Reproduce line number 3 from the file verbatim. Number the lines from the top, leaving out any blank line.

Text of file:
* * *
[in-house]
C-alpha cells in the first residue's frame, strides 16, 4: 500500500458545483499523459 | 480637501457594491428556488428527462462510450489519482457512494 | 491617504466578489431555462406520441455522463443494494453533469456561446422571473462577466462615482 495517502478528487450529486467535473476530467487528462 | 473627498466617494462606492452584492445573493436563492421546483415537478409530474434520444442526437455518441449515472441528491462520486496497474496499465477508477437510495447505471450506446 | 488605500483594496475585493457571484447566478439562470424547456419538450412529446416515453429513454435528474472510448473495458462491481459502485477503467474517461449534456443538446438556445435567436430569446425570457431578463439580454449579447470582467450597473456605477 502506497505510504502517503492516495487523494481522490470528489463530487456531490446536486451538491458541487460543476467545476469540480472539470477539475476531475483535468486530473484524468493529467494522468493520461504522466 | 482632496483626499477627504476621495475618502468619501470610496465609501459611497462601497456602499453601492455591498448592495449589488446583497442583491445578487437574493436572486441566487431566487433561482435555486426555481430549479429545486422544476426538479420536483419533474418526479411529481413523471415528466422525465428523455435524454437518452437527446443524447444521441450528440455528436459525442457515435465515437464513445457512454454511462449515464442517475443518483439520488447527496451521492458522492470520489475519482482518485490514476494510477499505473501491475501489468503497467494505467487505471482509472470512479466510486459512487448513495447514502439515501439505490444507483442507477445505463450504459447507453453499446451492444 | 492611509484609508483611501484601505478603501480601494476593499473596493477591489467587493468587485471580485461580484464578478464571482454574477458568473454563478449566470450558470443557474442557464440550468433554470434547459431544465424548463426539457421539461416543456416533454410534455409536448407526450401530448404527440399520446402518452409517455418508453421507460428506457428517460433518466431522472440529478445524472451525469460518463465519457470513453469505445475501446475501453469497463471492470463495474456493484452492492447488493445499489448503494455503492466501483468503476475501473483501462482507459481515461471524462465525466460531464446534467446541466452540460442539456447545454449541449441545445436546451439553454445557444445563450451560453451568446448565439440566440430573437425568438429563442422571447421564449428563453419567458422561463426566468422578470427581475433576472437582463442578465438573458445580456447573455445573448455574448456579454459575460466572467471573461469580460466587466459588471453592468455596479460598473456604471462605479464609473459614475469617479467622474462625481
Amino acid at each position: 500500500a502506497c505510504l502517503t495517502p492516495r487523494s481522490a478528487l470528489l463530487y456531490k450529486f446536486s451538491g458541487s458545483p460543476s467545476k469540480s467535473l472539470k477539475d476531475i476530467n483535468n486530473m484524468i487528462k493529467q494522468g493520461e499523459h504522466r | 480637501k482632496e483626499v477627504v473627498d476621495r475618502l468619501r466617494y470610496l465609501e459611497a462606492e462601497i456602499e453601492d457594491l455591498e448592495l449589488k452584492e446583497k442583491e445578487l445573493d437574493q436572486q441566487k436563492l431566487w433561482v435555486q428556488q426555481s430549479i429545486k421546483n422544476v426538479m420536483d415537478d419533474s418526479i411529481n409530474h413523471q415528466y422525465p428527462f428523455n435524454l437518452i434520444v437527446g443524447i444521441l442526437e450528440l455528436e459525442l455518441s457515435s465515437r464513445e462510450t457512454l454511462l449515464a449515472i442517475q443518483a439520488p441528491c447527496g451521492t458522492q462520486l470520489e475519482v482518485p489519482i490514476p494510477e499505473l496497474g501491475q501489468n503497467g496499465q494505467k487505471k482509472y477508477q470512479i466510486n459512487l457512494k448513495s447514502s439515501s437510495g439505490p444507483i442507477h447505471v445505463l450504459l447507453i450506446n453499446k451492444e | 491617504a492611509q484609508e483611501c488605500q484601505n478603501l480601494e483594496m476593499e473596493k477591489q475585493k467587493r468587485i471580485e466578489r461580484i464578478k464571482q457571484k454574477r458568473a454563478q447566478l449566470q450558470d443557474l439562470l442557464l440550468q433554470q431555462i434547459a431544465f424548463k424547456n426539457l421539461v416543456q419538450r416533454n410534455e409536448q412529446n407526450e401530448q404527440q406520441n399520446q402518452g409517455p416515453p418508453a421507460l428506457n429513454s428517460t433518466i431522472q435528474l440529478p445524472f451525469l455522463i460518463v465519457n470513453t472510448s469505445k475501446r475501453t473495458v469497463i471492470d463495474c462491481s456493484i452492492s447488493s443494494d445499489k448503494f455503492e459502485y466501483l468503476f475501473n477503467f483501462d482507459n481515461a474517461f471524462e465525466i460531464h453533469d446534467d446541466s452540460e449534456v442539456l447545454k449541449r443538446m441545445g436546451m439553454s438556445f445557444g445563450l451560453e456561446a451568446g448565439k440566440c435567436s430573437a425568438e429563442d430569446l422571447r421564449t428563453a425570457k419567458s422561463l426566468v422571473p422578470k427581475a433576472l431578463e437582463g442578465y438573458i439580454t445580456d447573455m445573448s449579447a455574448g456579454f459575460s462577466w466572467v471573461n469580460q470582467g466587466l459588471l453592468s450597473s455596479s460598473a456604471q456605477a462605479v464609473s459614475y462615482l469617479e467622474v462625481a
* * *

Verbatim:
Amino acid at each position: 500500500a502506497c505510504l502517503t495517502p492516495r487523494s481522490a478528487l470528489l463530487y456531490k450529486f446536486s451538491g458541487s458545483p460543476s467545476k469540480s467535473l472539470k477539475d476531475i476530467n483535468n486530473m484524468i487528462k493529467q494522468g493520461e499523459h504522466r | 480637501k482632496e483626499v477627504v473627498d476621495r475618502l468619501r466617494y470610496l465609501e459611497a462606492e462601497i456602499e453601492d457594491l455591498e448592495l449589488k452584492e446583497k442583491e445578487l445573493d437574493q436572486q441566487k436563492l431566487w433561482v435555486q428556488q426555481s430549479i429545486k421546483n422544476v426538479m420536483d415537478d419533474s418526479i411529481n409530474h413523471q415528466y422525465p428527462f428523455n435524454l437518452i434520444v437527446g443524447i444521441l442526437e450528440l455528436e459525442l455518441s457515435s465515437r464513445e462510450t457512454l454511462l449515464a449515472i442517475q443518483a439520488p441528491c447527496g451521492t458522492q462520486l470520489e475519482v482518485p489519482i490514476p494510477e499505473l496497474g501491475q501489468n503497467g496499465q494505467k487505471k482509472y477508477q470512479i466510486n459512487l457512494k448513495s447514502s439515501s437510495g439505490p444507483i442507477h447505471v445505463l450504459l447507453i450506446n453499446k451492444e | 491617504a492611509q484609508e483611501c488605500q484601505n478603501l480601494e483594496m476593499e473596493k477591489q475585493k467587493r468587485i471580485e466578489r461580484i464578478k464571482q457571484k454574477r458568473a454563478q447566478l449566470q450558470d443557474l439562470l442557464l440550468q433554470q431555462i434547459a431544465f424548463k424547456n426539457l421539461v416543456q419538450r416533454n410534455e409536448q412529446n407526450e401530448q404527440q406520441n399520446q402518452g409517455p416515453p418508453a421507460l428506457n429513454s428517460t433518466i431522472q435528474l440529478p445524472f451525469l455522463i460518463v465519457n470513453t472510448s469505445k475501446r475501453t473495458v469497463i471492470d463495474c462491481s456493484i452492492s447488493s443494494d445499489k448503494f455503492e459502485y466501483l468503476f475501473n477503467f483501462d482507459n481515461a474517461f471524462e465525466i460531464h453533469d446534467d446541466s452540460e449534456v442539456l447545454k449541449r443538446m441545445g436546451m439553454s438556445f445557444g445563450l451560453e456561446a451568446g448565439k440566440c435567436s430573437a425568438e429563442d430569446l422571447r421564449t428563453a425570457k419567458s422561463l426566468v422571473p422578470k427581475a433576472l431578463e437582463g442578465y438573458i439580454t445580456d447573455m445573448s449579447a455574448g456579454f459575460s462577466w466572467v471573461n469580460q470582467g466587466l459588471l453592468s450597473s455596479s460598473a456604471q456605477a462605479v464609473s459614475y462615482l469617479e467622474v462625481a